Hunting for crabs in St Davids Harbour.
My daughter only picks up the small ones!
Recently, my daughter had the opportunity to make her own ‘Bug Hotel’. This is a great activity, that encourages animals and wildlife to live in your garden. A Bug Hotel can attract a variety of insects and other creatures, and help to develop the bio-diversity of your garden.
All the materials needed were very basic. They included a piece of pipe, some dried out leaves, twigs and sticks etc, (all of which can be found in any garden or hedge), and some old newspaper. Beetles, centipedes, spiders and woodlice all love to live in the decaying wood and bark.
My daughter filled the pipe with the natural materials and newspaper, then bound it all together. It was such a quick and simple activity, and was suitable for all ages. The younger children were getting encouragement from parents, and the older children were really focusing on the design of their hotel.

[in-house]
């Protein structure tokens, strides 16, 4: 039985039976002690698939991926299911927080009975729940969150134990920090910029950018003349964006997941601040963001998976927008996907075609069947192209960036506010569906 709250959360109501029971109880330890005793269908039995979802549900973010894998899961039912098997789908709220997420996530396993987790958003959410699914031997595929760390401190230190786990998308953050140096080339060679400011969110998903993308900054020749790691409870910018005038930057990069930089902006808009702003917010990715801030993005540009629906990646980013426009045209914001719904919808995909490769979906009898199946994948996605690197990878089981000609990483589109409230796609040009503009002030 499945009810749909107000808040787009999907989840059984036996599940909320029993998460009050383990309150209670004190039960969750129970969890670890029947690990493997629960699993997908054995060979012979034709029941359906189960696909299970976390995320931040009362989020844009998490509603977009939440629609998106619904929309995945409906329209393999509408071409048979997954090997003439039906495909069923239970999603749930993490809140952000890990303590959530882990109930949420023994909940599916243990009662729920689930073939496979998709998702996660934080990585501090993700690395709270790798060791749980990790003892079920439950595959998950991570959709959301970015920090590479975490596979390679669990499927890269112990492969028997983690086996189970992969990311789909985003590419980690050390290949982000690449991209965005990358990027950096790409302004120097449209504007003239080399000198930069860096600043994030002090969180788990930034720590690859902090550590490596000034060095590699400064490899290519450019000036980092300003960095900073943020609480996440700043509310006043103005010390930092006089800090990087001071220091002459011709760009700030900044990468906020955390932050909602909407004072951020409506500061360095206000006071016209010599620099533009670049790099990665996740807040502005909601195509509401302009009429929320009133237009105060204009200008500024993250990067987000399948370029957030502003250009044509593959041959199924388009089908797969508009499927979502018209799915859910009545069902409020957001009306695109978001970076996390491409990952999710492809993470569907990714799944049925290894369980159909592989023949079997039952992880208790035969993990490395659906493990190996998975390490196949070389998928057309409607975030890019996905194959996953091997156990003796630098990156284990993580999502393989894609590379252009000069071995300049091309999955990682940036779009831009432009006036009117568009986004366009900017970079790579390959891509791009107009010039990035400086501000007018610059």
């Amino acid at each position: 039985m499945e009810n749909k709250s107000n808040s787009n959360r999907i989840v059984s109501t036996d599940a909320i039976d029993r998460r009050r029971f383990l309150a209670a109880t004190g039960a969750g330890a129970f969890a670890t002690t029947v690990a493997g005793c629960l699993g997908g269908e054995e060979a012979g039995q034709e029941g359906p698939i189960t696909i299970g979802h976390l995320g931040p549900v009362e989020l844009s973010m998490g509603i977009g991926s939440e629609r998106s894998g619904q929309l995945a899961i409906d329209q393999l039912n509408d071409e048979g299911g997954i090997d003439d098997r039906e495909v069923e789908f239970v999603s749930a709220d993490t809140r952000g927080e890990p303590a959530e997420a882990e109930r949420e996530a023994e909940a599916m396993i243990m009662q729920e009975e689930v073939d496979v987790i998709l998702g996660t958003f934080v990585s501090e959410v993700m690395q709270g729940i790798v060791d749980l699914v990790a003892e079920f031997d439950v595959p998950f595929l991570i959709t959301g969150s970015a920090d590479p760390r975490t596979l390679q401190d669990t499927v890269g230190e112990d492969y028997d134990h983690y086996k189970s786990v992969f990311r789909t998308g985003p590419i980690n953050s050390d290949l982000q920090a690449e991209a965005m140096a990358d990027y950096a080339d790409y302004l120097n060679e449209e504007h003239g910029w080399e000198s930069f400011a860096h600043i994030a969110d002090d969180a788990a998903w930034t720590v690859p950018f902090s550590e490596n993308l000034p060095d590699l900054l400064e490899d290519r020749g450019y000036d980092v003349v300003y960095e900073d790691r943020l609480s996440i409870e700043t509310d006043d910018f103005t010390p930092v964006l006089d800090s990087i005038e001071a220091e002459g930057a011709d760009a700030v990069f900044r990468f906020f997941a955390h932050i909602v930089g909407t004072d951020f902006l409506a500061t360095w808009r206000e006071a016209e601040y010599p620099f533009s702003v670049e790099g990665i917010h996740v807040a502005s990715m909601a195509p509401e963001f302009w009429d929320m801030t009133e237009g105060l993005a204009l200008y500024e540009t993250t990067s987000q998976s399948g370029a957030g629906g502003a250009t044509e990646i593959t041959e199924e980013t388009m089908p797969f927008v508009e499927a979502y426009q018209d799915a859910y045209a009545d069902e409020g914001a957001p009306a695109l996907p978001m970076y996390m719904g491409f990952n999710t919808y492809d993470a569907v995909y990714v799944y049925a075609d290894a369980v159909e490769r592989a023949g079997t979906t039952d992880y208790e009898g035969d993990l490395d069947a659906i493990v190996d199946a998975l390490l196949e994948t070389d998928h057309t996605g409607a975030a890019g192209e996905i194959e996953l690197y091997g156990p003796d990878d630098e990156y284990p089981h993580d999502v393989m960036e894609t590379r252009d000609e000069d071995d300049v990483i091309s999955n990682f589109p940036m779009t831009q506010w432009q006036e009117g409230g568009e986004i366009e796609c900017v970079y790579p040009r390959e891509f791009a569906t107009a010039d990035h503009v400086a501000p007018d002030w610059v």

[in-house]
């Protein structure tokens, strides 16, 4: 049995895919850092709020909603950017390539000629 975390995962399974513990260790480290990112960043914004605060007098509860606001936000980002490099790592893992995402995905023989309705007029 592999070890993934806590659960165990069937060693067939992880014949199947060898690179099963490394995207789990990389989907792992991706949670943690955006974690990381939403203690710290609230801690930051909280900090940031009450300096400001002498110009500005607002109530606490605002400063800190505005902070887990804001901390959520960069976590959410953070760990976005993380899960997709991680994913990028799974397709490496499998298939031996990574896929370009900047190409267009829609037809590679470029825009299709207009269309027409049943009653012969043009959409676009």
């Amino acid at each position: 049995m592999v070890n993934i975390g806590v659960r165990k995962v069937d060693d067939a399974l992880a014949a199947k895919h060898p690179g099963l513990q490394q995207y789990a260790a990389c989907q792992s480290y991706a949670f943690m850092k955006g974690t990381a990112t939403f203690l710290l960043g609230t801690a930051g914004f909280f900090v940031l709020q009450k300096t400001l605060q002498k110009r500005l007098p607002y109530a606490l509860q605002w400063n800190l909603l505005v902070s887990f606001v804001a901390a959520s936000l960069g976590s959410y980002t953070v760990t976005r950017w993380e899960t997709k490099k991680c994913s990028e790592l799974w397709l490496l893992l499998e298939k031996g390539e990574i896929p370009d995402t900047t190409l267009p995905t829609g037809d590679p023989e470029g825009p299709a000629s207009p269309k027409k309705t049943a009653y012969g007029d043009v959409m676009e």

Once completed, the hotel needed to be placed into a dark and cool area of our garden. We decided to place it by the corner of the shed near to the trampoline, as it would offer much-needed shade, and is away from the ‘traffic’ of the garden.
We have to leave the hotel for a few weeks, and then we can investigate and look to see if any tiny animals or insects have “checked-in” to stay.
This was a wonderfully engaging activity, and something we can return to and monitor throughout the summer holidays. My daughter intends to make keep a scrapbook about her hotel, to share with her class when she returns to school.
We’ll keep you posted, so watch this space !!
This rather scary picture was taken at a new mountain bike route, which I completed in work the other day. After struggling up-hill for over an hour, I was met by this warning sign for the down-hill section of the route.